Polenta Chili Pie

Would you like some deep dish Chicago style pizza? Yeah, me too, (though the gluten would kill me)…so while the above photo may look like a deep dish pizza, this is a whole other animal that I’m calling Polenta Chili Pie.

If you liked those polenta wedges two weeks ago, then this is the next step in your polenta experience. I won’t kid you – this is one of those multi-step recipes that takes a fair amount of time, but give it a chance. None of the steps are difficult and you can make it in stages as I did. Make the crust and chili one day, bake it the next. The pie makes a TON, so either invite some friends over for dinner or plan on enjoying this for leftovers for a few days. You’ll also have some leftover chili beyond what you use to fill the pie, so it’s like double-bonus leftovers!

If you’re a meat-free kind of person, just leave the ground beef out – you’ll hardly notice the difference – the chili is fantastic sans cow. I used two cheeses in the recipe and those can also be left out if you need to keep it dairy-free.

You might not be familiar with cotija or chihuahua cheeses – both are Mexican style cheeses. I used the hard, dry cotija cheese in the polenta crust for it’s intense, slightly funky flavor to give the polenta a little punch. If you can’t find cotija, I think an aged gouda would be good. Chihuahua is a soft grating cheese used in quesadillas and enchiladas for it’s mellow flavor and meltability – you could use jack cheese in its place.

The finished pie is spicy, hearty and perfect comfort food. Because it’s such a heavy dish, pair it up with a light green salad to balance the meal. One word of caution – removing the pie from the pan is a bit of a messy ordeal – the slices of pie weren’t the prettiest, and I used two spatulas at once to get them onto plates in one piece, but a little ugly pie doesn’t bother me a bit.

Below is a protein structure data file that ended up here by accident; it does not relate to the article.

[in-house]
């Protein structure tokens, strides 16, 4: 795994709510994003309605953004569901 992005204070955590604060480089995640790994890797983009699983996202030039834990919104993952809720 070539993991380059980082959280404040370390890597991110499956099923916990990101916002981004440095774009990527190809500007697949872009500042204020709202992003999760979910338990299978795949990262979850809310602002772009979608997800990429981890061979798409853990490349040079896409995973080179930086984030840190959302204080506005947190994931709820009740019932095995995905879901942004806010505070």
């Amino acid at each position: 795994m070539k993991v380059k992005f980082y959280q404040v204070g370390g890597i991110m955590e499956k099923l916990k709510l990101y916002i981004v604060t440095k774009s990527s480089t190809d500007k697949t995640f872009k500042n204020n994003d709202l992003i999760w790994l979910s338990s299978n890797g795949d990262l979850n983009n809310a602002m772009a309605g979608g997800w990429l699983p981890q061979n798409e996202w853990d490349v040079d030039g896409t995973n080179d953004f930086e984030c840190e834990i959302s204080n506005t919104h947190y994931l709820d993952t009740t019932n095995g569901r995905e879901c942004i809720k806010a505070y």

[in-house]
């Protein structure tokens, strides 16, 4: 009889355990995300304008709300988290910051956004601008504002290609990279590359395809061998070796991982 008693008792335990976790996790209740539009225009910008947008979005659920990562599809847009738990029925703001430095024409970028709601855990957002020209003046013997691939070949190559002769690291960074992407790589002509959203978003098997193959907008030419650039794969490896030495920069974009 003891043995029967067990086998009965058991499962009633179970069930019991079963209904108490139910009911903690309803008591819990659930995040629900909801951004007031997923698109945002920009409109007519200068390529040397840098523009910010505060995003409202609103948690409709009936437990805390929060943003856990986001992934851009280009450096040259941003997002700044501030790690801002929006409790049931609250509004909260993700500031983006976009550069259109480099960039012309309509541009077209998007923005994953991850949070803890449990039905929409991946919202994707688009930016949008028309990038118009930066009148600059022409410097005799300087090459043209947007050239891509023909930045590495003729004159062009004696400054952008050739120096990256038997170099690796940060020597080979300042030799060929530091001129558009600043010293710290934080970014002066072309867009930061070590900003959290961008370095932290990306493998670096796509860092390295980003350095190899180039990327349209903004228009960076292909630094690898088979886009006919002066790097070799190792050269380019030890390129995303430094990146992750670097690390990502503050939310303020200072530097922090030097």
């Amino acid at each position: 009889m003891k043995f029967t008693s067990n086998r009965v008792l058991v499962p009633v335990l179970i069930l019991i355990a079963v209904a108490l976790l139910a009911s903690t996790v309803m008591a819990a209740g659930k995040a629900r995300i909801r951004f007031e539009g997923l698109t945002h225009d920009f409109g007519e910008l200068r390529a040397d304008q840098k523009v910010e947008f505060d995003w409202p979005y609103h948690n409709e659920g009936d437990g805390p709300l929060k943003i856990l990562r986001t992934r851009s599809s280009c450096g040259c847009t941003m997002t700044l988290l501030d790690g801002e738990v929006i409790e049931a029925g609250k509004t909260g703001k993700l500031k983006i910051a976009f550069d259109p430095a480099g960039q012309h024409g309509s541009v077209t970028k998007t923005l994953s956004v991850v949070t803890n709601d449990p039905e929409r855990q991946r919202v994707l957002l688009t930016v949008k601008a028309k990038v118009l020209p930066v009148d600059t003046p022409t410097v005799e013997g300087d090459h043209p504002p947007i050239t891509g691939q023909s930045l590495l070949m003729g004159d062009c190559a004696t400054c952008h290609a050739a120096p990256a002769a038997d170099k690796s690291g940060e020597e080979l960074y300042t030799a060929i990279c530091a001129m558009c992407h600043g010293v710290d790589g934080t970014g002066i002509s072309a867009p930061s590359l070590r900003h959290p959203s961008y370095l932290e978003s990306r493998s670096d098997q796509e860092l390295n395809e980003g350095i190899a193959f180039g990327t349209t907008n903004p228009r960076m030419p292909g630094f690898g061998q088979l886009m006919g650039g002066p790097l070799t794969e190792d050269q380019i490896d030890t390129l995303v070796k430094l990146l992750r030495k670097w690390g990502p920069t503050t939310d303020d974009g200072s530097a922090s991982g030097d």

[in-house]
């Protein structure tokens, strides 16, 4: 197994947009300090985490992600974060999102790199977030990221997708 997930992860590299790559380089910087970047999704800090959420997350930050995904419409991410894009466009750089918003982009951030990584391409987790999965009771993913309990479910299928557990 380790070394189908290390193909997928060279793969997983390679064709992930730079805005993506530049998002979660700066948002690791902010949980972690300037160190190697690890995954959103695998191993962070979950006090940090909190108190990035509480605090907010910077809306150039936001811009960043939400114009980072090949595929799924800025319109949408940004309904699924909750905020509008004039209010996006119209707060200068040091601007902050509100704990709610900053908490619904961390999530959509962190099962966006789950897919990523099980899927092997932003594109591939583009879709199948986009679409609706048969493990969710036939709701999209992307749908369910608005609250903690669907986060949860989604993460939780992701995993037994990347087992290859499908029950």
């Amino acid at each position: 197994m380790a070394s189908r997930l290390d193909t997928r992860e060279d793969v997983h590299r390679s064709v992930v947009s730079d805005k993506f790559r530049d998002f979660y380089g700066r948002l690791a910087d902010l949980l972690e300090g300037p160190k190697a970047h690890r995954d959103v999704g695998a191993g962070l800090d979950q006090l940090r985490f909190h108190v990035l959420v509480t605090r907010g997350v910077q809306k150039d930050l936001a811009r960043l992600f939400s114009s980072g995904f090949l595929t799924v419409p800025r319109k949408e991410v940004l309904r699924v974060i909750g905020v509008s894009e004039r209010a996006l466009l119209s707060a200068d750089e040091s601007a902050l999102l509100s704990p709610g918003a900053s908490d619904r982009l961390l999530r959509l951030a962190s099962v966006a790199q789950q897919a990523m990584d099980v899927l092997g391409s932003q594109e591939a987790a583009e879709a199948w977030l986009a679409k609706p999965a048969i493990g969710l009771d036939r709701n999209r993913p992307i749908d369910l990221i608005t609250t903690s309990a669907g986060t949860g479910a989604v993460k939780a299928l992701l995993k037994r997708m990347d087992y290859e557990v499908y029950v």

Polenta Chili Pie
Serves 6
3/4 cup of polenta (coarse cornmeal/grits)
2 1/4 cups water
1 oz cotija cheese, grated with microplane (optional)
1 lb lean ground beef
3 cups cooked black beans (or two 14oz cans, drained and rinsed)
1 T olive oil
1 onion, diced
1 red bell pepper, seeded and diced
1 can fire roasted tomatoes (Muir Glen brand)
1/2 cup water
2 cloves garlic, minced
4 T chile con carne seasoning (or chile powder), divided
1 tsp dried oregano
1 T chipotle puree (or your favorite hot sauce)
3oz grated jalepeno chihuahua cheese (or monterey jack)
1 tsp salt, divided
cilantro for garnish
  1. Brown the beef: Heat a large non-stick pot over medium heat. Crumble the beef into the pot and brown until cooked through. Pour the beef into a strainer over the sink to drain off any liquid and fat, then set the beef aside. Wipe out the pot and return to medium heat.
  2. Cooking the polenta: Pour the water and 1/2 tsp salt into the pot and cover. Bring the water to a boil. When the water is boiling, pour the polenta into the water and stir. Add 1 T of the chile powder. Cook for 10 minutes over medium heat, stirring every minute or so, until the polenta is done, and beginning to pull away from the edges of the pan. When the polenta is done, stir in the cotija cheese (if using).
  3. Next, spray a baking pan, springform pan or large pie plate with oil. Pour the polenta into the pan and smooth it into a crust-like form. If the polenta won’t stay up on sides of the pan, do the best you can, then chill the crust for 15 minutes to let it set up a bit, and then you can work the crust into all the corners and smooth it out. I used a small glass to form the edges. At this point you can chill the crust for a day or two if you’re planning ahead.
  4. Making the chili: Reheat the pot over medium heat. Add 1 T oil, onion and bell peppers. Saute for 5-8 minutes, until the onions are translucent and beginning to soften. Add the garlic, 3 T chile con carne and oregano and stir until fragrant – about a minute. Add the beans and can of fire roasted tomatoes, chipotle puree and 1/2 cup water – stir, cover and bring to a simmer. When the chili is bubbling, add the cooked ground beef and simmer uncovered for 20 minutes. Taste and add salt or more chipotle puree as needed. You want the finished chili to be moist, but not juicy so that the pie won’t be too oozy when baked. The chili will make far more than you need for the pie, so you will likely have 3 servings of chili leftover to eat on its own – lucky you!